White House Oversight of Illness Investigation
By Douglas J. Gillert
American Forces Press Service
WASHINGTON, Mar. 13, 1998 Although a presidential advisory committee filed its final report last fall, the White House will continue monitoring DoD's investigation of Gulf War veterans' illnesses and chemical and biological warfare events during the war.
President Clinton announced the creation of a special oversight board Feb. 24 and appointed former New Hampshire Sen. Warren Rudman to chair the board. Rudman previously served as a special adviser on Gulf War illnesses to Defense Secretary William Cohen. In that capacity, he reviewed findings in the DoD investigation.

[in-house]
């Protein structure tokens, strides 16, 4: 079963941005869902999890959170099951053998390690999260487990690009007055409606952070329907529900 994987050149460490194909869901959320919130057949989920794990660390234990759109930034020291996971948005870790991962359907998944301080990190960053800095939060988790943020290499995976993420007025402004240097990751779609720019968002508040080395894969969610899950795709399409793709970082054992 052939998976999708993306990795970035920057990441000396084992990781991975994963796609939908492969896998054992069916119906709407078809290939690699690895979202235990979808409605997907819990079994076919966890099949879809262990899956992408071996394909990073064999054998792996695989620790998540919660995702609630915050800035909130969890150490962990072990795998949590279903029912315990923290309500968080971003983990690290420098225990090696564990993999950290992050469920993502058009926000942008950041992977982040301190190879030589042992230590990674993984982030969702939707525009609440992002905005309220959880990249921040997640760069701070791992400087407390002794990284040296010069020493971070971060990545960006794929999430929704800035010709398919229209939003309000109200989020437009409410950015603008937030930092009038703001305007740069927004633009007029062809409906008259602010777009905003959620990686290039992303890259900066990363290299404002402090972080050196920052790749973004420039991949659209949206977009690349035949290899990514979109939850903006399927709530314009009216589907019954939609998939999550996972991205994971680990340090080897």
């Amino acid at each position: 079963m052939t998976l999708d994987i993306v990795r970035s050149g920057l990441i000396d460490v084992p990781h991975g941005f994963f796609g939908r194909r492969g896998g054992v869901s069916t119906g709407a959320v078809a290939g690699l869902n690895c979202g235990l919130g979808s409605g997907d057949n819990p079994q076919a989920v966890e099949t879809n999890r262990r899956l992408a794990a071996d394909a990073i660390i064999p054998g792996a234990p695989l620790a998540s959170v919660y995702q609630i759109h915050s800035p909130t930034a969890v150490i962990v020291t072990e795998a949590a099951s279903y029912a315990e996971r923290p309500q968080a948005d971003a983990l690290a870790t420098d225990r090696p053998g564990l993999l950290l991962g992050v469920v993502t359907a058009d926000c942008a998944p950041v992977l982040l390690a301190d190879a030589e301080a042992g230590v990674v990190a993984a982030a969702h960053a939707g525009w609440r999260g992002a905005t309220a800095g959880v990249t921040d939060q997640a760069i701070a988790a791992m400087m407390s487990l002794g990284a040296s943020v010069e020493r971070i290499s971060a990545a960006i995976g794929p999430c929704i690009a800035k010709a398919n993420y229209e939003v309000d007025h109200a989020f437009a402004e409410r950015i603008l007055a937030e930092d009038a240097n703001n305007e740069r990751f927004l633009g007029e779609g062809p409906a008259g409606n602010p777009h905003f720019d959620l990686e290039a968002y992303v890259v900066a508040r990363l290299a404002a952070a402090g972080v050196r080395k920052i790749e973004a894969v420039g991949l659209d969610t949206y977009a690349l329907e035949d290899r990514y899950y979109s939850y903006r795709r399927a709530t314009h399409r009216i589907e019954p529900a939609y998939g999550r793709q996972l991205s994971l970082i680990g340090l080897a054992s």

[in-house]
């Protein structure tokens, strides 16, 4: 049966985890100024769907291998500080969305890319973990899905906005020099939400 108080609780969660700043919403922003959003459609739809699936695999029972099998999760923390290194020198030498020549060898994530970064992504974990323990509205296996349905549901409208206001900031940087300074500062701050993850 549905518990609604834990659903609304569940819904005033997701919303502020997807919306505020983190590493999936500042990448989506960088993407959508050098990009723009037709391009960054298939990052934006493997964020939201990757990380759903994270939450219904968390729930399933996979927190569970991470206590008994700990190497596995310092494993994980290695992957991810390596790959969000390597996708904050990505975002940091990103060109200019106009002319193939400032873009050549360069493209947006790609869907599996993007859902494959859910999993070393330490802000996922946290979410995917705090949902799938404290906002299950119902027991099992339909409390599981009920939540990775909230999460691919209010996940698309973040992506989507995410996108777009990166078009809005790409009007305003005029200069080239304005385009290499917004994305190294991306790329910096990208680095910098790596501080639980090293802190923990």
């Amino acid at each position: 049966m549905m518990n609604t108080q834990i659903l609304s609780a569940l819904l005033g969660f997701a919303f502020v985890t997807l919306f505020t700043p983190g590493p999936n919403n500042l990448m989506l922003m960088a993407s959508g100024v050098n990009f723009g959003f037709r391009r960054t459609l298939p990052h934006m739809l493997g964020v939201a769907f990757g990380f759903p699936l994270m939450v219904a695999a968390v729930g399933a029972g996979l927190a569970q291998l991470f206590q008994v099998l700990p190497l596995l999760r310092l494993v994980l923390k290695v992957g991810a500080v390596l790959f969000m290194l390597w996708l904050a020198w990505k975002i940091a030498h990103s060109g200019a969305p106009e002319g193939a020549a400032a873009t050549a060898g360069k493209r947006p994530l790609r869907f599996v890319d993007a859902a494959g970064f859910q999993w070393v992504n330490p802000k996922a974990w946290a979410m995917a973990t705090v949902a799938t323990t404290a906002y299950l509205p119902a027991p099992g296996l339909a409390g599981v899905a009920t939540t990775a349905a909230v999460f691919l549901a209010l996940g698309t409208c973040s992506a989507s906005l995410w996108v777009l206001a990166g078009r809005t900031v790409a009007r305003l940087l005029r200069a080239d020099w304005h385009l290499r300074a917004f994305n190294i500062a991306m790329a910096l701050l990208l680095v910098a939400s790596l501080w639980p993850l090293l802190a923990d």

The new board will continue the review of the Pentagon's investigation led by Bernard Rostker and recommend additional avenues of investigation. The board will submit an interim report within nine months of its first meeting and a final report within 18 months -- unless the president directs otherwise -- and then disband.
Although DoD investigators sometimes clashed with the presidential advisory committee over methodology and findings, Rostker said he supports such oversight and cross flow of ideas. He also lauded "some members of Congress, some members of the press and some veterans groups" for encouraging and supporting the DoD investigation.
In conjunction with the Veterans Affairs and Health and Human Services departments, DoD is sponsoring more than 100 research projects to determine causes and treatments for the range of reported illnesses.
"I wish I could say clearly, 'This is what made the veterans sick, and we know exactly how to treat them,'" Rostker said. "It is very elusive."